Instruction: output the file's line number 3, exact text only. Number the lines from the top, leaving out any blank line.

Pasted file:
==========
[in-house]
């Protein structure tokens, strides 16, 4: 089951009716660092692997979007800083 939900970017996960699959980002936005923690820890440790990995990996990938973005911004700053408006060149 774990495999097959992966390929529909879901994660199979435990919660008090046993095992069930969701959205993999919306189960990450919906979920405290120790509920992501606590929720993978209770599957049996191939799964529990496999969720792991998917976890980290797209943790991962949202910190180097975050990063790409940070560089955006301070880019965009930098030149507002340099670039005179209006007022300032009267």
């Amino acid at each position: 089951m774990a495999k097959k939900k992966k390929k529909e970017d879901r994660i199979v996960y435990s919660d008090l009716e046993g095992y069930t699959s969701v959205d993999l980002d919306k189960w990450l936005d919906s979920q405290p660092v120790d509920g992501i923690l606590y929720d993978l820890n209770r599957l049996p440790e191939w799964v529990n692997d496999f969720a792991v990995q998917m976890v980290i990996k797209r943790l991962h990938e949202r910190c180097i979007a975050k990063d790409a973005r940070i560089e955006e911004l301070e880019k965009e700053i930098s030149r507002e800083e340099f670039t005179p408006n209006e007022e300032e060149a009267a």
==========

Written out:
């Amino acid at each position: 089951m774990a495999k097959k939900k992966k390929k529909e970017d879901r994660i199979v996960y435990s919660d008090l009716e046993g095992y069930t699959s969701v959205d993999l980002d919306k189960w990450l936005d919906s979920q405290p660092v120790d509920g992501i923690l606590y929720d993978l820890n209770r599957l049996p440790e191939w799964v529990n692997d496999f969720a792991v990995q998917m976890v980290i990996k797209r943790l991962h990938e949202r910190c180097i979007a975050k990063d790409a973005r940070i560089e955006e911004l301070e880019k965009e700053i930098s030149r507002e800083e340099f670039t005179p408006n209006e007022e300032e060149a009267a």